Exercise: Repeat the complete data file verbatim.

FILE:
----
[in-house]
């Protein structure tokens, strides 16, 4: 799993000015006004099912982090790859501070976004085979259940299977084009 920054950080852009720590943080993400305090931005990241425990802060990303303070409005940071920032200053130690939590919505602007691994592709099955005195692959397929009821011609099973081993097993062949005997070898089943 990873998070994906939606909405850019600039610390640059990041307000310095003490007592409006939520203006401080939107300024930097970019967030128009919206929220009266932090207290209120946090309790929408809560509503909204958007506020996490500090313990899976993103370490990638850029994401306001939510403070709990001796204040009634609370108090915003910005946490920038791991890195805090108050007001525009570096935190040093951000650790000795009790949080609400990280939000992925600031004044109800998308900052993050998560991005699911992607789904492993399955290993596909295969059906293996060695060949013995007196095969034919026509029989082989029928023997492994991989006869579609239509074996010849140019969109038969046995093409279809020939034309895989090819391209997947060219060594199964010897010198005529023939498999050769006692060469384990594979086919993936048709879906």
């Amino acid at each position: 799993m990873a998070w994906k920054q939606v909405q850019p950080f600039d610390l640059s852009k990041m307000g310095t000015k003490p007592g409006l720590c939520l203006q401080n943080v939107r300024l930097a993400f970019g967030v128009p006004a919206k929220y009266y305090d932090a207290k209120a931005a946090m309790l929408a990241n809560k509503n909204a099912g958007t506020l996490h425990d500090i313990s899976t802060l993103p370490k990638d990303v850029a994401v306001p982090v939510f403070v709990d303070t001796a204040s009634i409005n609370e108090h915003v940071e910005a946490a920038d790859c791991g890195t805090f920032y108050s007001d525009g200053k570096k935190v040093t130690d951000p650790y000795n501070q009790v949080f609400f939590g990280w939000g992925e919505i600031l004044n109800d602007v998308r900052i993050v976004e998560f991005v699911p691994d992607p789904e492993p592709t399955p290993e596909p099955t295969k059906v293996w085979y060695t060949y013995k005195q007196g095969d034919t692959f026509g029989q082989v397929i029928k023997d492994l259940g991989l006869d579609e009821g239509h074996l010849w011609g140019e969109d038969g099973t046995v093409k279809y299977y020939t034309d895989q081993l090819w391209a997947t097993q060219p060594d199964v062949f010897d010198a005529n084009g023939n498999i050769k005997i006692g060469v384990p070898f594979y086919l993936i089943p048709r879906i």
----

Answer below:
[in-house]
């Protein structure tokens, strides 16, 4: 799993000015006004099912982090790859501070976004085979259940299977084009 920054950080852009720590943080993400305090931005990241425990802060990303303070409005940071920032200053130690939590919505602007691994592709099955005195692959397929009821011609099973081993097993062949005997070898089943 990873998070994906939606909405850019600039610390640059990041307000310095003490007592409006939520203006401080939107300024930097970019967030128009919206929220009266932090207290209120946090309790929408809560509503909204958007506020996490500090313990899976993103370490990638850029994401306001939510403070709990001796204040009634609370108090915003910005946490920038791991890195805090108050007001525009570096935190040093951000650790000795009790949080609400990280939000992925600031004044109800998308900052993050998560991005699911992607789904492993399955290993596909295969059906293996060695060949013995007196095969034919026509029989082989029928023997492994991989006869579609239509074996010849140019969109038969046995093409279809020939034309895989090819391209997947060219060594199964010897010198005529023939498999050769006692060469384990594979086919993936048709879906």
């Amino acid at each position: 799993m990873a998070w994906k920054q939606v909405q850019p950080f600039d610390l640059s852009k990041m307000g310095t000015k003490p007592g409006l720590c939520l203006q401080n943080v939107r300024l930097a993400f970019g967030v128009p006004a919206k929220y009266y305090d932090a207290k209120a931005a946090m309790l929408a990241n809560k509503n909204a099912g958007t506020l996490h425990d500090i313990s899976t802060l993103p370490k990638d990303v850029a994401v306001p982090v939510f403070v709990d303070t001796a204040s009634i409005n609370e108090h915003v940071e910005a946490a920038d790859c791991g890195t805090f920032y108050s007001d525009g200053k570096k935190v040093t130690d951000p650790y000795n501070q009790v949080f609400f939590g990280w939000g992925e919505i600031l004044n109800d602007v998308r900052i993050v976004e998560f991005v699911p691994d992607p789904e492993p592709t399955p290993e596909p099955t295969k059906v293996w085979y060695t060949y013995k005195q007196g095969d034919t692959f026509g029989q082989v397929i029928k023997d492994l259940g991989l006869d579609e009821g239509h074996l010849w011609g140019e969109d038969g099973t046995v093409k279809y299977y020939t034309d895989q081993l090819w391209a997947t097993q060219p060594d199964v062949f010897d010198a005529n084009g023939n498999i050769k005997i006692g060469v384990p070898f594979y086919l993936i089943p048709r879906i």